by Naila A. Smith, PhD
I recently visited Brussels, Belgium, a small country in the west of Europe, nestled between France, Germany, Luxembourg, and the Netherlands. Belgium is often called the “battlefield of Europe” due to its central and strategic location which led to several invasions during World War I and II. Notably, today, Belgium is the site of the headquarters of the European Union (EU), and is a multicultural hub with Flemish (Dutch), French, and English as its three official languages.
On my trip, I visited Matongé, a predominantly Black neighborhood located in the Ixelles municipality which lies just on the outskirts of Brussels city center, sandwiched between the wealthy European Quarter and the exclusive shopping street, Avenue Louise. The area is named after a vibrant district of the same name in Kinshasa, Democratic Republic of Congo (DRC), a former Belgian colony.
The history of Belgium’s colonization of the DRC is short and brutal. Leopold II was a monarch in Belgium from 1865 to 1909. During that time he made Congo Free State (now known as the DRC) his personal colony in the name of “civilizing” the people. His savage brand of civilization resulted in the murder of over 10 million Africans and mutilation of millions more. In 1908, other European rulers deemed Leopold II’s reign too cruel and Belgium took over the country, renaming it Belgian Congo.
In 1960, after a period of armed conflict, the area formerly known as “Congo” won its independence becoming known as the Republic of Congo. It was during this time that Congolese migration to Belgium increased and Matongé grew in size and importance to African migrants.
Notably, in Matongé, there is a square named after the first Prime Minister of the Republic, Patrice Lumumba. Lumumba was an African nationalist and pan-Africanist, who led the Congolese National Movement from 1958 to 1961 until he was assassinated in a U.S.- and Belgian-sponsored plot.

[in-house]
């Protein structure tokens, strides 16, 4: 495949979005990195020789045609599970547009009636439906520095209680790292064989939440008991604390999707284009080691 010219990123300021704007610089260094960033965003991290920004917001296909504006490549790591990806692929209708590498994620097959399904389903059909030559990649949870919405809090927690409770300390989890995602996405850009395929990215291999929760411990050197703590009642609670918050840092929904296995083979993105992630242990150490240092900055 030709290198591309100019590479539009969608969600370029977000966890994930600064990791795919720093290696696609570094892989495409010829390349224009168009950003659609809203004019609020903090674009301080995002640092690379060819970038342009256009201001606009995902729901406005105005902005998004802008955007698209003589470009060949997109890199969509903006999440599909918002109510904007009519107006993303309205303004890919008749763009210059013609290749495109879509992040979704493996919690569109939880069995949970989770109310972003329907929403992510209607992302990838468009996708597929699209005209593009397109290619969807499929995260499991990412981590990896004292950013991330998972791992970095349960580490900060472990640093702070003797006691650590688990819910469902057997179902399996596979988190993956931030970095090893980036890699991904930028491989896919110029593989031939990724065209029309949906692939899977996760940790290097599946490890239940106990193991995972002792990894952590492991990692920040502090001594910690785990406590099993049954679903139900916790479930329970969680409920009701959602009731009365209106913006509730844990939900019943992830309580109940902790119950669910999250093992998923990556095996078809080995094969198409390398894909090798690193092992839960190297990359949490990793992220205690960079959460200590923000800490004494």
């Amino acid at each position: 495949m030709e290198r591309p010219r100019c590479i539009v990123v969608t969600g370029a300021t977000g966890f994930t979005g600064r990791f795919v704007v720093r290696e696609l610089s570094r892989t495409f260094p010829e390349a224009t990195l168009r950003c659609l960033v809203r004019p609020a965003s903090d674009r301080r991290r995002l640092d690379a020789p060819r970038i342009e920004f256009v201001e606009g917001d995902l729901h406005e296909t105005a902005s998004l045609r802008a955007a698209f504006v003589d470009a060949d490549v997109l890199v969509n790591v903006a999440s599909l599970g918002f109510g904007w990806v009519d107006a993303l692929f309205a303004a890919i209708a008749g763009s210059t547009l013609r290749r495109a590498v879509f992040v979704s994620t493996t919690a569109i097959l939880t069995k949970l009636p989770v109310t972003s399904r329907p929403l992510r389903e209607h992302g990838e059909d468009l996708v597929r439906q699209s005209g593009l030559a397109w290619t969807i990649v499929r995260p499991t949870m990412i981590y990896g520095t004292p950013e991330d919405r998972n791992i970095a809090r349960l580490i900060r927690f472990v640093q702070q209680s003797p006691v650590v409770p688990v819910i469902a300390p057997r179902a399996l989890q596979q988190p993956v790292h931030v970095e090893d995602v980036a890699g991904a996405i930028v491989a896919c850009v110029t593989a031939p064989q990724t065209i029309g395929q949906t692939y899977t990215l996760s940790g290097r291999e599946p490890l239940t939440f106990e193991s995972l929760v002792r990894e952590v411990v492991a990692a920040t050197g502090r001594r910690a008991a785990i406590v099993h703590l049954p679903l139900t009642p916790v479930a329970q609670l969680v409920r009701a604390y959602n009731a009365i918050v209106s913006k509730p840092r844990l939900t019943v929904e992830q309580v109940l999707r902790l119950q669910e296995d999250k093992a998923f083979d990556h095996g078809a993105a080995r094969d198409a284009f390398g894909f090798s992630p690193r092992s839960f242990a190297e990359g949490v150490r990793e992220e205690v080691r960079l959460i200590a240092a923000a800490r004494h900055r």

Today, immigrants make up about 16.6% of Belgium’s total population of 11.5 million people. The majority of the immigrant population consists of EU migrants and the three largest non-EU immigrant groups are from Morocco, Turkey, and the DRC.
Matongé has also changed over the years. The area is now populated with immigrants from all over the African continent, such as Rwanda, Burundi, Mali, Cameroon, and Senegal. About 6.3% of immigrants to Belgium are of African descent, though most are from the DRC.
One of the first things I noticed when we got off the bus at Porte de Namur and entered Matongé was the Black beauty supply store. The next thing I noticed were the food markets selling fresh produce of tropical foods like green bananas, plantains, and root vegetables. There were several such stores along Chaussée de Wavre, one of the main streets in Matongé.
As a Jamaican immigrant to the U.S., who has lived in white, rural America for over half a decade, the easy access to cultural food, hair products, and Black hairdressers struck a chord with me. For anyone who has ever visited immigrant neighborhoods anywhere in the world, these common markers are signs of placemaking, creating a home away from home.